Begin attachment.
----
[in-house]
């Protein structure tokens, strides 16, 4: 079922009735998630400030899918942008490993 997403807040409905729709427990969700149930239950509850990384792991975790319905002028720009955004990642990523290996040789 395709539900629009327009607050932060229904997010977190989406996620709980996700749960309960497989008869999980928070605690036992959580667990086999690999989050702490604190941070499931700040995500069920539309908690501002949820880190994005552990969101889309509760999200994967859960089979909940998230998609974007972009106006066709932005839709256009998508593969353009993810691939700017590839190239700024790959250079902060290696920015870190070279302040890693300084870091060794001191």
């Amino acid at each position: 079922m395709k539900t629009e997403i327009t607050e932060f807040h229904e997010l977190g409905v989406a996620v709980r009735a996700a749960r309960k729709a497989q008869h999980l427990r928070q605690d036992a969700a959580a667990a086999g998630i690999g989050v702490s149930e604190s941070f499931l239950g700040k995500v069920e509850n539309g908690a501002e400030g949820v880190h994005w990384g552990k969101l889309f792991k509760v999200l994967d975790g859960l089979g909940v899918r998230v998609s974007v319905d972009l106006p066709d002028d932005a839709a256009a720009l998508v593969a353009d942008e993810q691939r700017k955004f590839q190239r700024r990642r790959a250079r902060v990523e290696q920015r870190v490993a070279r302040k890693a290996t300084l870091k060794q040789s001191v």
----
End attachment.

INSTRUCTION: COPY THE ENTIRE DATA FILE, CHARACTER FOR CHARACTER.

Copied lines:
[in-house]
């Protein structure tokens, strides 16, 4: 079922009735998630400030899918942008490993 997403807040409905729709427990969700149930239950509850990384792991975790319905002028720009955004990642990523290996040789 395709539900629009327009607050932060229904997010977190989406996620709980996700749960309960497989008869999980928070605690036992959580667990086999690999989050702490604190941070499931700040995500069920539309908690501002949820880190994005552990969101889309509760999200994967859960089979909940998230998609974007972009106006066709932005839709256009998508593969353009993810691939700017590839190239700024790959250079902060290696920015870190070279302040890693300084870091060794001191």
């Amino acid at each position: 079922m395709k539900t629009e997403i327009t607050e932060f807040h229904e997010l977190g409905v989406a996620v709980r009735a996700a749960r309960k729709a497989q008869h999980l427990r928070q605690d036992a969700a959580a667990a086999g998630i690999g989050v702490s149930e604190s941070f499931l239950g700040k995500v069920e509850n539309g908690a501002e400030g949820v880190h994005w990384g552990k969101l889309f792991k509760v999200l994967d975790g859960l089979g909940v899918r998230v998609s974007v319905d972009l106006p066709d002028d932005a839709a256009a720009l998508v593969a353009d942008e993810q691939r700017k955004f590839q190239r700024r990642r790959a250079r902060v990523e290696q920015r870190v490993a070279r302040k890693a290996t300084l870091k060794q040789s001191v």